Tuesday, 25 August 2015

Buttercup triumph

She leads me through the field, her hair aflame,
And smiles and laughs the while, as if the ease
In which I find myself while in her company
Were natural as the grass beneath our feet.
The Heavens, she declares – perhaps decides? –
Describing much besides the meadow’s name,
And turns to me. I fall for two blue dawns
Above the dark horizon of her shades.
And there beside a clicking, licking stream
We sit and kiss away the afternoon
While buttercups, their faces to the sky,
Our secret triumph sound to passersby.

Thursday, 23 April 2015

How history repeats itself. Refrains
And choruses as common as a carol
Run through our shared and pooled biography,
And what we deem - or dread - as change is but
The half-remembered humming of a tune
The world learned in its earnest infancy.

Saturday, 14 March 2015


Imagine fifty ravens at the Tower.
Some twenty archers strumming twenty bows
Shoot thirty of the ravens in an hour.
Another twenty-five, alive, arrive,
But ten are killed before that hour's close,
Along with five that had the first survived.
If for one hour more the arrows fly,
But no more ravens come, nor no more bows,
I ask how often does a raven die?

Wednesday, 11 March 2015


Robin Williams. You were the only
Transvestite in the Bay Area to ever
Put the shit up Pierce Brosnan.
If it would have helped you
In any way
I would have stood
In a flash
On any desk to hand.
Vietnam - and the rest of world besides -
Wish you, in funny voices, finally goodnight.


Rik Mayall. Your grimy Y-fronts
And sweaty-palmed hair
Are all I think of
Whenever I see the sign
To Weston-Super-Mare.
And you were
The only pervert I'd ever welcome
As an imaginary friend.
Rest in peace, Rik Mayall.



Harold Ramis. You wrote
Animal House.
It was so funny that I had to
Rediscover bladder control.
You were Egon too, and seemed
To be the only 'Buster who
Actually knew his business.
You even made that cynical harridan
You even made her swoon
With sly fly chat on
Moulds, spores and fungus.
Rest in peace, Harold Ramis.

Thursday, 29 August 2013

The Lament of Catherine of Aragon

When I was young, my tutor gave to me
A book of stories, written by a Moor.
I had to hide this treasure carefully
For even princesses are bound by law.
But every night, I’d sit by candlelight
Alone and read these outlawed fairytales,
And go to sleep with dreams of dark-skinned knights
Who, dressed in pointed helms and golden mail,
Would kidnap me and whisk me to their lands
Of secret deserts, scorched from high above,
And there, amid the soft and glowing sands
Of Andalus, would sing to me of love.
When no one was awake, when nothing stirred,
When all the palace slept beneath the stars,
I’d read of a princess of Christian birth
Abducted by an Arab from afar.
He stole into her room at dead of night
And spellbound by her skin, as white as milk,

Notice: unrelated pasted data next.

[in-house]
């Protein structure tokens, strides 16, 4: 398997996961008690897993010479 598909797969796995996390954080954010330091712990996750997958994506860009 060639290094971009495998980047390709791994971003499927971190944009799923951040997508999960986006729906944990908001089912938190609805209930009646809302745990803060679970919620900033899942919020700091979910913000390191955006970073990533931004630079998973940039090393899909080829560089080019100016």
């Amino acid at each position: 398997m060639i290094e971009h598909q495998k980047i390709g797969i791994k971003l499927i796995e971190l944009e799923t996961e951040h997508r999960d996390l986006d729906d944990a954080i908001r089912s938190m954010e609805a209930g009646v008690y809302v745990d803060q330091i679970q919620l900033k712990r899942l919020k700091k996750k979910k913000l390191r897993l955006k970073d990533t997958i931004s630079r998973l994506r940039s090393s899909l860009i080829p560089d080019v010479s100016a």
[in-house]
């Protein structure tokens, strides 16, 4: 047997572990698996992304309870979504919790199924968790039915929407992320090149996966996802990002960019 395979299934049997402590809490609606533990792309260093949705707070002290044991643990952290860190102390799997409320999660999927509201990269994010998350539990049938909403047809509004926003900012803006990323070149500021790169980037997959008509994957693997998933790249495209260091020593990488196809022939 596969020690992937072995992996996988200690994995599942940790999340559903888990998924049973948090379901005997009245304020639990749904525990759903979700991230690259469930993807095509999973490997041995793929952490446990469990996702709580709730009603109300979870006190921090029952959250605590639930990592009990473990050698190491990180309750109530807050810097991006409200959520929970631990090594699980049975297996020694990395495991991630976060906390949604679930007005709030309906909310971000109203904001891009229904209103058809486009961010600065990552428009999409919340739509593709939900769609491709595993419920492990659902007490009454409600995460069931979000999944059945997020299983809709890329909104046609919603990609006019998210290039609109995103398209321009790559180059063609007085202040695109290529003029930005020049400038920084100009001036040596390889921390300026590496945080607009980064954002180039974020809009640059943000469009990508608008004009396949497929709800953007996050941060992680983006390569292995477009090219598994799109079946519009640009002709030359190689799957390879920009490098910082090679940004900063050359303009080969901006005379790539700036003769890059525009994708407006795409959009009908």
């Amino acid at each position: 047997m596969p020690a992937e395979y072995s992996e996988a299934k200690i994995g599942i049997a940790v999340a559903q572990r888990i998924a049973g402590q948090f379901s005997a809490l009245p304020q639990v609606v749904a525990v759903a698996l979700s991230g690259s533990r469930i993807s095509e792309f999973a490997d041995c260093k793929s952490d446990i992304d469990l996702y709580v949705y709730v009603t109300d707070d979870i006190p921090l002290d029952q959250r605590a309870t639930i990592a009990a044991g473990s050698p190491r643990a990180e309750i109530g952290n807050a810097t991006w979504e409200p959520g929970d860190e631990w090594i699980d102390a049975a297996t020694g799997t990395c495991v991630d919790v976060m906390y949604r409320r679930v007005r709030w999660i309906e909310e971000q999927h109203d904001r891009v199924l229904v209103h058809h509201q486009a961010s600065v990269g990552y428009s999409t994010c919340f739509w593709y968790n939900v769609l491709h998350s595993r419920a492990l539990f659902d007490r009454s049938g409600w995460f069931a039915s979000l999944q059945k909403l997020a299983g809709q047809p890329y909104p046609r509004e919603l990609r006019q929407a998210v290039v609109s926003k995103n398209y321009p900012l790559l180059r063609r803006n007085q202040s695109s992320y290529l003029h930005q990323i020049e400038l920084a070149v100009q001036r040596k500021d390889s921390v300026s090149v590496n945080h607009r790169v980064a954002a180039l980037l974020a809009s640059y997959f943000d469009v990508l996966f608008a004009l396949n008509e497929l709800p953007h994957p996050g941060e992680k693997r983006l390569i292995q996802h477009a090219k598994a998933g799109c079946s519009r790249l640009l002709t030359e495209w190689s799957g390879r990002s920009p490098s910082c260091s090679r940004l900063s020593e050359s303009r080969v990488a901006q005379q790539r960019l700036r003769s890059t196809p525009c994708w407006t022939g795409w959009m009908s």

As pale and delicate as soft moonlight,
He stole her; on a horse with wings of silk,
They flew for seven nights and seven days,
Until a castle grew from golden dunes,
Its spires lost within the sky’s blue haze,
Its walls surrounded by a blue lagoon.
And seeing it, the princess shed a tear,
And murmured to the Moor, “Is this your home?”
And smiling, he replied, “My darling dear,
This home is ours, yours and mine alone.”
But still the princess cried, because she missed
The snows of northern Spain where she was born,
And so the Moor, he stroked her hair and kissed
Her hand and said, “Love, do not be forlorn.
You are my love, my dream, and I will show
How much my love will do to prove it’s true,
So sleep tonight, and dream of silent snow
And on the morrow, wake and see the view.”
And so she slept in perfumed sheets so fine,
And dreamed of snow that fell without a sound,
And when she woke, she rose to see the shine
Of sunlight that, it seemed, shone all around.
And shading her blue eyes from such bright light,
She wandered to the window, where she saw
Just how much she was loved by this dark knight,
Just how much she was worshipped and adored.
For there below, enveloping the land,
As far as where horizon met the sky,
There was, instead of dry and dusty sand,
A sea of poppies of the purest white.
And happier than she had ever been
She cried one tear, which dropped and dried away
But ever after, she was never seen
To cry again until her dying day.
No longer am I now that little child
For I may read whatever books I like.
No longer am I happily beguiled
By stories of a kidnap in the night.
No longer do I dream of distant lands
For I have lived away from home for years.
No longer may I cry away the sand
For I am dry, and parched of any tears.
Two princes now have come to take my hand
And whisk me off to foreign spires and towers.
Two brothers, both the heirs to England,
And neither ever gave me any flowers.
And though I cannot outward let it show
There never was a wife more worn with woe.